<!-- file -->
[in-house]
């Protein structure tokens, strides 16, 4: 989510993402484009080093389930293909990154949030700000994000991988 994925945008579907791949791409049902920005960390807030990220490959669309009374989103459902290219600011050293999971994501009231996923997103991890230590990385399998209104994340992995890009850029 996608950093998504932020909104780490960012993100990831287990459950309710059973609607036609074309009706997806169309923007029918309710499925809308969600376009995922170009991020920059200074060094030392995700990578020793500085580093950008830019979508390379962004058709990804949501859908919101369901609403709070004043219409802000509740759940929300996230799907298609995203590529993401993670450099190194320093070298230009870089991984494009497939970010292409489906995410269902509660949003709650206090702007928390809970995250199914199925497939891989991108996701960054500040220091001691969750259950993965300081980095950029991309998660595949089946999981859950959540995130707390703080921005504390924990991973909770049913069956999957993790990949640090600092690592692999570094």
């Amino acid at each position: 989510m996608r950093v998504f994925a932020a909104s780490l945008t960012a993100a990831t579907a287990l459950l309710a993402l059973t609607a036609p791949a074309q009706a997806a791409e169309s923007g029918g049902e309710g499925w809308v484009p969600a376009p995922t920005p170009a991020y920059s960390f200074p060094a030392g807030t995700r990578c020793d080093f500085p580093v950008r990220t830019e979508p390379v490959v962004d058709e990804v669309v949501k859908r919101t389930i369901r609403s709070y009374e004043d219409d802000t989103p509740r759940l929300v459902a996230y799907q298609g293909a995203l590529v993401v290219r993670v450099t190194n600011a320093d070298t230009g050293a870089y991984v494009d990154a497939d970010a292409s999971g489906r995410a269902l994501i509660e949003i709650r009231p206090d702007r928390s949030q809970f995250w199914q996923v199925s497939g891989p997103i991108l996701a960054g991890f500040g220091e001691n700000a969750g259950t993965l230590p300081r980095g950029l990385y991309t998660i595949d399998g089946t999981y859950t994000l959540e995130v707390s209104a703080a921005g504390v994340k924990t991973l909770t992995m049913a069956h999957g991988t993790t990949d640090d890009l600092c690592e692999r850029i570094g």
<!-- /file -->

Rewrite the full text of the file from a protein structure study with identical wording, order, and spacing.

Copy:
[in-house]
């Protein structure tokens, strides 16, 4: 989510993402484009080093389930293909990154949030700000994000991988 994925945008579907791949791409049902920005960390807030990220490959669309009374989103459902290219600011050293999971994501009231996923997103991890230590990385399998209104994340992995890009850029 996608950093998504932020909104780490960012993100990831287990459950309710059973609607036609074309009706997806169309923007029918309710499925809308969600376009995922170009991020920059200074060094030392995700990578020793500085580093950008830019979508390379962004058709990804949501859908919101369901609403709070004043219409802000509740759940929300996230799907298609995203590529993401993670450099190194320093070298230009870089991984494009497939970010292409489906995410269902509660949003709650206090702007928390809970995250199914199925497939891989991108996701960054500040220091001691969750259950993965300081980095950029991309998660595949089946999981859950959540995130707390703080921005504390924990991973909770049913069956999957993790990949640090600092690592692999570094």
């Amino acid at each position: 989510m996608r950093v998504f994925a932020a909104s780490l945008t960012a993100a990831t579907a287990l459950l309710a993402l059973t609607a036609p791949a074309q009706a997806a791409e169309s923007g029918g049902e309710g499925w809308v484009p969600a376009p995922t920005p170009a991020y920059s960390f200074p060094a030392g807030t995700r990578c020793d080093f500085p580093v950008r990220t830019e979508p390379v490959v962004d058709e990804v669309v949501k859908r919101t389930i369901r609403s709070y009374e004043d219409d802000t989103p509740r759940l929300v459902a996230y799907q298609g293909a995203l590529v993401v290219r993670v450099t190194n600011a320093d070298t230009g050293a870089y991984v494009d990154a497939d970010a292409s999971g489906r995410a269902l994501i509660e949003i709650r009231p206090d702007r928390s949030q809970f995250w199914q996923v199925s497939g891989p997103i991108l996701a960054g991890f500040g220091e001691n700000a969750g259950t993965l230590p300081r980095g950029l990385y991309t998660i595949d399998g089946t999981y859950t994000l959540e995130v707390s209104a703080a921005g504390v994340k924990t991973l909770t992995m049913a069956h999957g991988t993790t990949d640090d890009l600092c690592e692999r850029i570094g």